Air-Gapped Devices Can Send Covert Morse Signals via Network Card LEDs

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A security researcher who has a long line of work demonstrating novel data exfiltration methods from air-gapped systems has come up with yet another technique that involves sending Morse code signals via LEDs on network interface cards (NICs).

The approach, codenamed ETHERLED, comes from Dr. Mordechai Guri, the head of R&D in the Cyber Security Research Center in the Ben Gurion University of the Negev in Israel, who recently outlined GAIROSCOPE, a method for transmitting data ultrasonically to smartphone gyroscopes.

"Malware installed on the device could programmatically control the status LED by blinking or alternating its colors, using documented methods or undocumented firmware commands.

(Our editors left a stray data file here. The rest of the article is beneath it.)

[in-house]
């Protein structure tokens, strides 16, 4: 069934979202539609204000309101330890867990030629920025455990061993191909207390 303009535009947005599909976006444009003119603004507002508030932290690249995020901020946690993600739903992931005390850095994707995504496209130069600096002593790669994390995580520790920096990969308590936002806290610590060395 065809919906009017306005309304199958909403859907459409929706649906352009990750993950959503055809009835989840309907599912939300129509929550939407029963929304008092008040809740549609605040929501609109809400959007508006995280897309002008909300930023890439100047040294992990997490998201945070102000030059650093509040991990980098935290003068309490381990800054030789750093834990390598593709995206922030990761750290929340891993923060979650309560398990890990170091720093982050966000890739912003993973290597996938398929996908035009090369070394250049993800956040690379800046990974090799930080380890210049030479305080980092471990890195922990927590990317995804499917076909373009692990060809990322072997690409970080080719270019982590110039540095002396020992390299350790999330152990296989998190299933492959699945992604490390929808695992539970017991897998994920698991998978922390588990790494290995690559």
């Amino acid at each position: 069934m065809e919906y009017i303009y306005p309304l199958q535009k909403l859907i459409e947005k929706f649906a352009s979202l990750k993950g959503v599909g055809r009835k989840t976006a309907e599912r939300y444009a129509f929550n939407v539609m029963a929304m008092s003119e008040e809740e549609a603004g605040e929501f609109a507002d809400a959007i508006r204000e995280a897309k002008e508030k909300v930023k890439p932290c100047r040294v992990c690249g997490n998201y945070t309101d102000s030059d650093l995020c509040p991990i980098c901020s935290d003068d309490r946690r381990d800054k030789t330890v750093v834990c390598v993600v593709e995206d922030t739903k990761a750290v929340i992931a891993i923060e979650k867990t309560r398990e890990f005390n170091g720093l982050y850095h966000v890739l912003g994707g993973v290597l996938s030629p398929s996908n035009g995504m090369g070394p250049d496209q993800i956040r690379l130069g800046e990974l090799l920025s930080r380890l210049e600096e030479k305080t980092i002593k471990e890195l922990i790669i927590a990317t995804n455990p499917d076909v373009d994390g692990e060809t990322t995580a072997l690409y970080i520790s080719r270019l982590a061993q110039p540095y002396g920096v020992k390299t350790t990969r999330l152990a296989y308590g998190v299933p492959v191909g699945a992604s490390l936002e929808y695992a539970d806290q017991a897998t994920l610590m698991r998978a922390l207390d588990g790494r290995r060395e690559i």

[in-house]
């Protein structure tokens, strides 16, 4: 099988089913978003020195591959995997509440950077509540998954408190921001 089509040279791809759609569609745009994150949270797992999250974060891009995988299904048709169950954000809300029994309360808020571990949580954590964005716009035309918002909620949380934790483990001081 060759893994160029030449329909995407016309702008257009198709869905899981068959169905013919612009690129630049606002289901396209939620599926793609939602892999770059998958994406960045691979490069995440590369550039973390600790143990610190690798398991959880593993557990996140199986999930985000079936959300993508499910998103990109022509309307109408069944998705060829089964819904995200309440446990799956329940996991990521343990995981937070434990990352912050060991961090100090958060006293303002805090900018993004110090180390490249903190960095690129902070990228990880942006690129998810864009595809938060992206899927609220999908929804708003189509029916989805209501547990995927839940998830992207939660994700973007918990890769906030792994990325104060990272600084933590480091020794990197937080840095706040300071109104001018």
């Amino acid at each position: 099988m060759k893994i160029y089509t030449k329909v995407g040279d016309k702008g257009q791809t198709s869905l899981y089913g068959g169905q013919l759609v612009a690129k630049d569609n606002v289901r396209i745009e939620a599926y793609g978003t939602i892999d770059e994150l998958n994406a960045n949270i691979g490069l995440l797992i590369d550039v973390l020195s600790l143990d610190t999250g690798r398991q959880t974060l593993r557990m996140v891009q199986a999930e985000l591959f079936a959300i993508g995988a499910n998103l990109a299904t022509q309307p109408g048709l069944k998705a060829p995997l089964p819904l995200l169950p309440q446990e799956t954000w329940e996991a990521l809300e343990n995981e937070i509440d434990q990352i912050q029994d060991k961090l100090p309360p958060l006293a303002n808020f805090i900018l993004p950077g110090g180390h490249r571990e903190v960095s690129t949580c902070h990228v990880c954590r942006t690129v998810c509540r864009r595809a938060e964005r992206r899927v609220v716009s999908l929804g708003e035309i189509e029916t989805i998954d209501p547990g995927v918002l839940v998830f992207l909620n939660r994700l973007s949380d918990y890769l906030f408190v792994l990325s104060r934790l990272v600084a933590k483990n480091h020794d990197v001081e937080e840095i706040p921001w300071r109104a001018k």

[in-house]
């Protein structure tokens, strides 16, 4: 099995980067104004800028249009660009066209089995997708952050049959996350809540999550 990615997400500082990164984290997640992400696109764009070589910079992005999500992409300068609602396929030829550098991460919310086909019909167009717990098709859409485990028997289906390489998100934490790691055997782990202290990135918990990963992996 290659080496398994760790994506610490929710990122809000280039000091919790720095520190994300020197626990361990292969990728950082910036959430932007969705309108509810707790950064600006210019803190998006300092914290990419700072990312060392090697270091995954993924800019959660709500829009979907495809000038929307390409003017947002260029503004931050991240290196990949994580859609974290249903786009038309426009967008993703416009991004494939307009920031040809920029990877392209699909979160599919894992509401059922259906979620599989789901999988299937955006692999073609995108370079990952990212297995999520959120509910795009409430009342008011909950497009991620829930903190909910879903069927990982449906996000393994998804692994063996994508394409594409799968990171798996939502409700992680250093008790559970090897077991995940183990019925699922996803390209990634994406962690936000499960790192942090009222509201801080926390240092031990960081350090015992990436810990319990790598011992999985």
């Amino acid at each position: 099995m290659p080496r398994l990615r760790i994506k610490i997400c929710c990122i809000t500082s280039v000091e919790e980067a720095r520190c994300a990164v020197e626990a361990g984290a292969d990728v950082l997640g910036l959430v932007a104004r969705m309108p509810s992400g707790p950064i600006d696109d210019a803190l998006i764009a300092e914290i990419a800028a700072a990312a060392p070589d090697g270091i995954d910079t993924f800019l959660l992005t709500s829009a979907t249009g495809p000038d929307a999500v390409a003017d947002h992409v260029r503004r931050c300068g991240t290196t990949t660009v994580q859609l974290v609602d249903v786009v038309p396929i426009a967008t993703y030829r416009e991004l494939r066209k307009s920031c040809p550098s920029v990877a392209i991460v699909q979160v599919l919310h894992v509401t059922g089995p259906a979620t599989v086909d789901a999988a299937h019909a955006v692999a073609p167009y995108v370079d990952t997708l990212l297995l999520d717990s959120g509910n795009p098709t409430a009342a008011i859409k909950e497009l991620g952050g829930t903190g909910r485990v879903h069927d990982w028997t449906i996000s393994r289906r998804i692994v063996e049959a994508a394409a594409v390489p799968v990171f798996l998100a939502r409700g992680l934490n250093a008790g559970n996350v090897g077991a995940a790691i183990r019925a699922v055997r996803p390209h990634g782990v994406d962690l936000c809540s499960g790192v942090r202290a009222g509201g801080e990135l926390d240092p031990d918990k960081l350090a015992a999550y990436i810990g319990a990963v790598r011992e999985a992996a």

The attack can be used to leak various types of information, including passwords, RSA encryption keys, keystrokes, and textual content, to cameras located anywhere between 10m and 50m

 The ETHERLED method is designed to work with any peripheral or hardware that's shipped with Ethernet cards, such as printers, network cameras, network-attached storage (NAS) devices, embedded systems, and other IoT devices.

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